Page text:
I’m deeply disturbed. 

The great former captain of the Toronto Maple Leafs, Rick Vaive, was acquitted of drunk driving, despite having been tested for having twice the legal limit of alcohol in his system.  Such is the state of our justice system.

Justice Anne-Marie Hourigan felt that Vaive had suffered great humiliation and embarrassment on the witness stand, having to tell the court about his bladder problems and his sleep apnea.  And despite the breathalyzer test that showed he was legally intoxicated, she felt videotape of his behaviour at the police station where he was subsequently taken was not consistent with the what the arresting police constable testified to in court.  She also felt that because Vaive’s version of events never waivered, his claim that he was merely “exhausted” and not drunk must have been the truth (insert look of disbelief here).  After all, he hadn’t slept the night before because he didn’t have his sleep apnea machine with him.  Alright, so, if you know you didn’t have a good night of sleep (which, by the way was preceded by a day of drinking while golfing and playing poker into the wee hours), would you drink five beers the next day and then drive?

Justice Hourigan effectively dismissed the results of the breathalyzer test because they were taken outside the two-hour window.  Wait a minute, am I missing something here?  If the test was taken after two hours, isn’t that a bigger problem?  Who knows what the test would have shown if it had been taken within that window?!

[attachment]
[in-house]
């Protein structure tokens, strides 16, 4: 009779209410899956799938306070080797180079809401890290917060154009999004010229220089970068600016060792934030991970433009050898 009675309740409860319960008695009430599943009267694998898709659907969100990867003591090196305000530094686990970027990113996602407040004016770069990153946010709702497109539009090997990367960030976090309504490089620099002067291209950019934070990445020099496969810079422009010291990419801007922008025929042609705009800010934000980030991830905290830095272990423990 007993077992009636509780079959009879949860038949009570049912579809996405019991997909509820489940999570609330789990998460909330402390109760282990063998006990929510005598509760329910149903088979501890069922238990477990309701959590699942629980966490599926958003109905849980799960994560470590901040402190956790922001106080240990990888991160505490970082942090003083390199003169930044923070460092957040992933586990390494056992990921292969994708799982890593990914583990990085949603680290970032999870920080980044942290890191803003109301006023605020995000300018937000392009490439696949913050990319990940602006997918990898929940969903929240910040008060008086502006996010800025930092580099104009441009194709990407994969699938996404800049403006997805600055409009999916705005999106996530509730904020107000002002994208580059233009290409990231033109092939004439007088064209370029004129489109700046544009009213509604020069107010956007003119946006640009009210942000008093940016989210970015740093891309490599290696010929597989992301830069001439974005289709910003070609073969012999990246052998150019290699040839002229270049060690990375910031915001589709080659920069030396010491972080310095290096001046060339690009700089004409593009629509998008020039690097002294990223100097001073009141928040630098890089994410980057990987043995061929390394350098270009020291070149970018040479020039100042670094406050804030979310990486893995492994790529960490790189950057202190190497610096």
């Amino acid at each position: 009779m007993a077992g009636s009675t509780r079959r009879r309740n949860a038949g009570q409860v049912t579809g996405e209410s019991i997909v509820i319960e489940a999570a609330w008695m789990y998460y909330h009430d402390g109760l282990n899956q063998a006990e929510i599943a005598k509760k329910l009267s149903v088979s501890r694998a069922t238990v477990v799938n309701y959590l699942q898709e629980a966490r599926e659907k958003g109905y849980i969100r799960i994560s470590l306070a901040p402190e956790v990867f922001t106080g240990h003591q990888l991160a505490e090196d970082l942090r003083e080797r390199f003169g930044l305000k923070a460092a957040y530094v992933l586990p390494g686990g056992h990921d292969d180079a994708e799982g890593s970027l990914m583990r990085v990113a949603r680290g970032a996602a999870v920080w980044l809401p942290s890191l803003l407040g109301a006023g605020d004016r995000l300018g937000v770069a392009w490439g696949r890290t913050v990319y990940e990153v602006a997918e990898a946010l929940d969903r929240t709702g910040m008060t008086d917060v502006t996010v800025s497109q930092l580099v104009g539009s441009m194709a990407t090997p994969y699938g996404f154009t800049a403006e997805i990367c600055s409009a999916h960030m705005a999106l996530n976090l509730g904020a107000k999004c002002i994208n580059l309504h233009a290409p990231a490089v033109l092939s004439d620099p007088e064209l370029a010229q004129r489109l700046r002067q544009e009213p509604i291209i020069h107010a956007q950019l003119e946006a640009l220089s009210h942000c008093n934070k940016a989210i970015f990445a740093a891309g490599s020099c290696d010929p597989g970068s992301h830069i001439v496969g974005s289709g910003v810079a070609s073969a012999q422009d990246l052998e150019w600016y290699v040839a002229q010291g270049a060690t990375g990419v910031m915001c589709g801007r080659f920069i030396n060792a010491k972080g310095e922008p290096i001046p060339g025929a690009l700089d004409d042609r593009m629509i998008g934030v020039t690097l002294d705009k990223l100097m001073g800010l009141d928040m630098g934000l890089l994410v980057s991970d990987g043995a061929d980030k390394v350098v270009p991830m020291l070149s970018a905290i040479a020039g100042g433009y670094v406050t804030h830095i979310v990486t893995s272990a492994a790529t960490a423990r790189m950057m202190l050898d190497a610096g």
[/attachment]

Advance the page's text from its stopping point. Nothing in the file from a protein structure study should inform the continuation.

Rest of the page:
FuBu – aka Big Leafs Fan – hopes that Vaive has learned his lesson and believes that he surely would never risk going through this ordeal again.  However, even if that were true, I am most concerned about the message this sends to frequent offenders who have never been caught.  Unless you’ve had to go through what Vaive just did, you are not thinking about the consequences of drunk driving.  This verdict gives potential offenders license to continue their dangerous ways and it certainly doesn’t make me feel comfortable about being on our roads and highways.  How would this outcome have been different if Rick Vaive had struck and killed somoeone that night, perhaps your son, daughter, wife, husband, sibling or parent?  Why does someone have to get hurt before a drunk driver is punished?

This verdict – especially because it involves a high profile person – renders impaired driving a joke, as an act that is socially (and apparently, legally) acceptable.  This sets a tragic precedent.  My prediction?  College frat brothers and sorority sisters will audaciously dare each other to do it, just to prove that they can.  Another good reason to consider donating to the efforts of MADD today.  Stop this madd-ness.

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